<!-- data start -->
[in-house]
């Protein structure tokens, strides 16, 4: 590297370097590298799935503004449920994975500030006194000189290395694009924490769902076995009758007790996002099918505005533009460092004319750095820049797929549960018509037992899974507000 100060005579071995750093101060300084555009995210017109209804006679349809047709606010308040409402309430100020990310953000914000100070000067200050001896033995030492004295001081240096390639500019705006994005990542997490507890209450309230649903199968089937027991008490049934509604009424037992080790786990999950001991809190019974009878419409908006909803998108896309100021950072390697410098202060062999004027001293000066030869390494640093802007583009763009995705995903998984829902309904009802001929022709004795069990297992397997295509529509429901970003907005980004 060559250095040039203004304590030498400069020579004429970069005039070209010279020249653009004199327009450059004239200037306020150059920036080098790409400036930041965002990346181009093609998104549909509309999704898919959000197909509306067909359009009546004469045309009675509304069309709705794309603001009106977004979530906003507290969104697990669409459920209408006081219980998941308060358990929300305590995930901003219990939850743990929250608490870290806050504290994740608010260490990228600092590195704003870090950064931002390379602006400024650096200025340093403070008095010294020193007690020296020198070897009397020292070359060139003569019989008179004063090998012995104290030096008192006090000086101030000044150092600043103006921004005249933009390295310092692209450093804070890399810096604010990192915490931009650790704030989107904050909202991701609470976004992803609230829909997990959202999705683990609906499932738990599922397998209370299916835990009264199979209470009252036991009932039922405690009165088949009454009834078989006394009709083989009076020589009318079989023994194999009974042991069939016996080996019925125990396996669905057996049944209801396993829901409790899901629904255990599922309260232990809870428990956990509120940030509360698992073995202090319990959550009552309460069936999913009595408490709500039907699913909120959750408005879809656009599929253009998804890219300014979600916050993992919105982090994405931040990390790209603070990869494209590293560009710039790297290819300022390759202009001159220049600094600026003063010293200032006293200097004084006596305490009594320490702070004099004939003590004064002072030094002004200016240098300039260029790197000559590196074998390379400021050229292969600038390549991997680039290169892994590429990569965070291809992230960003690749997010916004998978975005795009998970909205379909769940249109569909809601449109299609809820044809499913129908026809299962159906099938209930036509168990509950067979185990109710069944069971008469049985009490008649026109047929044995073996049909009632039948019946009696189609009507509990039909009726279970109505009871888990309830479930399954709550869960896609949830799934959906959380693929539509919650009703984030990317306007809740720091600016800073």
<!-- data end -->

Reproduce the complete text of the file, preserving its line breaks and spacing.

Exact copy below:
[in-house]
């Protein structure tokens, strides 16, 4: 590297370097590298799935503004449920994975500030006194000189290395694009924490769902076995009758007790996002099918505005533009460092004319750095820049797929549960018509037992899974507000 100060005579071995750093101060300084555009995210017109209804006679349809047709606010308040409402309430100020990310953000914000100070000067200050001896033995030492004295001081240096390639500019705006994005990542997490507890209450309230649903199968089937027991008490049934509604009424037992080790786990999950001991809190019974009878419409908006909803998108896309100021950072390697410098202060062999004027001293000066030869390494640093802007583009763009995705995903998984829902309904009802001929022709004795069990297992397997295509529509429901970003907005980004 060559250095040039203004304590030498400069020579004429970069005039070209010279020249653009004199327009450059004239200037306020150059920036080098790409400036930041965002990346181009093609998104549909509309999704898919959000197909509306067909359009009546004469045309009675509304069309709705794309603001009106977004979530906003507290969104697990669409459920209408006081219980998941308060358990929300305590995930901003219990939850743990929250608490870290806050504290994740608010260490990228600092590195704003870090950064931002390379602006400024650096200025340093403070008095010294020193007690020296020198070897009397020292070359060139003569019989008179004063090998012995104290030096008192006090000086101030000044150092600043103006921004005249933009390295310092692209450093804070890399810096604010990192915490931009650790704030989107904050909202991701609470976004992803609230829909997990959202999705683990609906499932738990599922397998209370299916835990009264199979209470009252036991009932039922405690009165088949009454009834078989006394009709083989009076020589009318079989023994194999009974042991069939016996080996019925125990396996669905057996049944209801396993829901409790899901629904255990599922309260232990809870428990956990509120940030509360698992073995202090319990959550009552309460069936999913009595408490709500039907699913909120959750408005879809656009599929253009998804890219300014979600916050993992919105982090994405931040990390790209603070990869494209590293560009710039790297290819300022390759202009001159220049600094600026003063010293200032006293200097004084006596305490009594320490702070004099004939003590004064002072030094002004200016240098300039260029790197000559590196074998390379400021050229292969600038390549991997680039290169892994590429990569965070291809992230960003690749997010916004998978975005795009998970909205379909769940249109569909809601449109299609809820044809499913129908026809299962159906099938209930036509168990509950067979185990109710069944069971008469049985009490008649026109047929044995073996049909009632039948019946009696189609009507509990039909009726279970109505009871888990309830479930399954709550869960896609949830799934959906959380693929539509919650009703984030990317306007809740720091600016800073």